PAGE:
Over the past year, the FCC has made a lot of questionable decisions. Whether it be denying the merger between AT&T and T-Mobile, blocking LightSquared's LTE network, which they had previously approved, or their decision to only fine Google $25,000 for the Street View disaster, they have been ruffling a lot of feathers, including Congress.
This week, they gained a little bit of favor back, at least with the German company Deutsche Telekom, parent of T-Mobile USA. Part of the original exit strategy for the merger between AT&T and T-Mobile was a transfer of a lot of money and a lot of spectrum. While there is no requirement that the FCC approve cash transfer, there is for spectrum transfer.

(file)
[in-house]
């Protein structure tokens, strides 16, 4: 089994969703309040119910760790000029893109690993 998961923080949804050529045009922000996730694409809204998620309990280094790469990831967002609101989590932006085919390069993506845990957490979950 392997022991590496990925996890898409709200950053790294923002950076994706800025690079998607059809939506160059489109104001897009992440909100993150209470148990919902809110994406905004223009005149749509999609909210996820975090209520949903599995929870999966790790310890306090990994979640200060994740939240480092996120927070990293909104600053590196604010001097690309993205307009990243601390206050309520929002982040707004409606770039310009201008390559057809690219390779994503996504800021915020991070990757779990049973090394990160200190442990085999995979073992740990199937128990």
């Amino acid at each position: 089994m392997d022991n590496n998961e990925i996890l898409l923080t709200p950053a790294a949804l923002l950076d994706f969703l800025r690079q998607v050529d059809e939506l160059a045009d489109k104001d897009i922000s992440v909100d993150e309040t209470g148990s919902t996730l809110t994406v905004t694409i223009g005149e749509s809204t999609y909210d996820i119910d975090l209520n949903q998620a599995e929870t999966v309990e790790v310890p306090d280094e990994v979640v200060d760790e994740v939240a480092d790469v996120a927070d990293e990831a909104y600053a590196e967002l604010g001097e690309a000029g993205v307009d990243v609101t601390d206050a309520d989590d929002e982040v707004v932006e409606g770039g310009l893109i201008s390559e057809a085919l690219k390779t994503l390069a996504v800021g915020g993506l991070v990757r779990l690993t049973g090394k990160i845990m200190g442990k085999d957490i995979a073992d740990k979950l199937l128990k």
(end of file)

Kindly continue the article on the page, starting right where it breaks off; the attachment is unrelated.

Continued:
In an uncharacteristic move, the FCC made their decision quickly. What was the decision and how did T-Mobile respond? Hit the break.
The FCC has approved the transfer of spectrum from AT&T to T-Mobile. Somehow this seems like the FCC is backing T-Mobile in all of this. The approval, or lack thereof, of the merger took ages, but the approval of the spectrum transfer seems nearly immediate in comparison. Obviously, being the receiver of the spectrum, T-Mobile is pretty excited about this. Neville Ray, chief technology officer, said,
We applaud the FCC for acting swiftly to approve the transfer of these spectrum licenses. Securing this additional spectrum was a key catalyst for our plans to launch LTE in 2013 and is therefore good news for our customers.
So, now T-Mobile has AT&T's money and their spectrum. All of this will, of course, culminate in T-Mobile's new ACTUAL 4G network, which they plan to "broadly deploy LTE in 2013." Only time will tell, but this might be the move that T-Mobile needs to become relevant in the wireless market.